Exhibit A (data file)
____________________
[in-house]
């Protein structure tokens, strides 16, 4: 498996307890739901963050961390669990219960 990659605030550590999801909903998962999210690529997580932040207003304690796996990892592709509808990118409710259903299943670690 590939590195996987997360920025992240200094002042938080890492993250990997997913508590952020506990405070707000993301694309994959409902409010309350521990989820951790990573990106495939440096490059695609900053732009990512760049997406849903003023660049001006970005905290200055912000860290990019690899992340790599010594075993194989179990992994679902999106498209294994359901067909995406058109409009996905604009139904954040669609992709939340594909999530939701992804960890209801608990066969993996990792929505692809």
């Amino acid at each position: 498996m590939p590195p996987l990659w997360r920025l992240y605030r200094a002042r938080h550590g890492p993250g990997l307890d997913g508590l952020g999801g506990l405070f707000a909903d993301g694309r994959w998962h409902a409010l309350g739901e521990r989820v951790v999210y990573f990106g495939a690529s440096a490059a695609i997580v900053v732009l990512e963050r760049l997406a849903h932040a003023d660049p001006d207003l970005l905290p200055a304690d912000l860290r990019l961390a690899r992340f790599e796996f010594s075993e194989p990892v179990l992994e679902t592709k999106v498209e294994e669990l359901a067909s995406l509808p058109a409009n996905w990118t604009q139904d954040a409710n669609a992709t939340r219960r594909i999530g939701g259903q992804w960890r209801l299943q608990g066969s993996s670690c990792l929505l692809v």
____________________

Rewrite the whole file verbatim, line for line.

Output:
[in-house]
């Protein structure tokens, strides 16, 4: 498996307890739901963050961390669990219960 990659605030550590999801909903998962999210690529997580932040207003304690796996990892592709509808990118409710259903299943670690 590939590195996987997360920025992240200094002042938080890492993250990997997913508590952020506990405070707000993301694309994959409902409010309350521990989820951790990573990106495939440096490059695609900053732009990512760049997406849903003023660049001006970005905290200055912000860290990019690899992340790599010594075993194989179990992994679902999106498209294994359901067909995406058109409009996905604009139904954040669609992709939340594909999530939701992804960890209801608990066969993996990792929505692809």
């Amino acid at each position: 498996m590939p590195p996987l990659w997360r920025l992240y605030r200094a002042r938080h550590g890492p993250g990997l307890d997913g508590l952020g999801g506990l405070f707000a909903d993301g694309r994959w998962h409902a409010l309350g739901e521990r989820v951790v999210y990573f990106g495939a690529s440096a490059a695609i997580v900053v732009l990512e963050r760049l997406a849903h932040a003023d660049p001006d207003l970005l905290p200055a304690d912000l860290r990019l961390a690899r992340f790599e796996f010594s075993e194989p990892v179990l992994e679902t592709k999106v498209e294994e669990l359901a067909s995406l509808p058109a409009n996905w990118t604009q139904d954040a409710n669609a992709t939340r219960r594909i999530g939701g259903q992804w960890r209801l299943q608990g066969s993996s670690c990792l929505l692809v």